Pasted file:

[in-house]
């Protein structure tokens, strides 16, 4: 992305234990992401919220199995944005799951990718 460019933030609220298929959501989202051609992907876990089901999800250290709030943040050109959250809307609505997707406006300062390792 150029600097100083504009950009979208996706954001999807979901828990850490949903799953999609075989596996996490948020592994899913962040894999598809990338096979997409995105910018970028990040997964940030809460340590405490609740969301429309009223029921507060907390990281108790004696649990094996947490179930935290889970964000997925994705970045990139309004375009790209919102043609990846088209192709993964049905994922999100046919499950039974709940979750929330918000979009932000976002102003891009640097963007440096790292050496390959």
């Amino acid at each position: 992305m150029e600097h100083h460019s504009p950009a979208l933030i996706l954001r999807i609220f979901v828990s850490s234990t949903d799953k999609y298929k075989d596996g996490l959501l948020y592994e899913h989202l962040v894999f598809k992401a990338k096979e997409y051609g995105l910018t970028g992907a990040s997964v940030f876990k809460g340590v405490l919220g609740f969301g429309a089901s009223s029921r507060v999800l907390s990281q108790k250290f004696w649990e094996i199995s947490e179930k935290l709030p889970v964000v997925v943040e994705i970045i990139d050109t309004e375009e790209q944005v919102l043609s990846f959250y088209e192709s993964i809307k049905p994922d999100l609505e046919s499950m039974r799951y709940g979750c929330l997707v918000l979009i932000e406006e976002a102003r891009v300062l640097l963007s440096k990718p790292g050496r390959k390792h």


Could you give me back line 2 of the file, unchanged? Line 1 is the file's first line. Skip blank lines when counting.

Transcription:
């Protein structure tokens, strides 16, 4: 992305234990992401919220199995944005799951990718 460019933030609220298929959501989202051609992907876990089901999800250290709030943040050109959250809307609505997707406006300062390792 150029600097100083504009950009979208996706954001999807979901828990850490949903799953999609075989596996996490948020592994899913962040894999598809990338096979997409995105910018970028990040997964940030809460340590405490609740969301429309009223029921507060907390990281108790004696649990094996947490179930935290889970964000997925994705970045990139309004375009790209919102043609990846088209192709993964049905994922999100046919499950039974709940979750929330918000979009932000976002102003891009640097963007440096790292050496390959």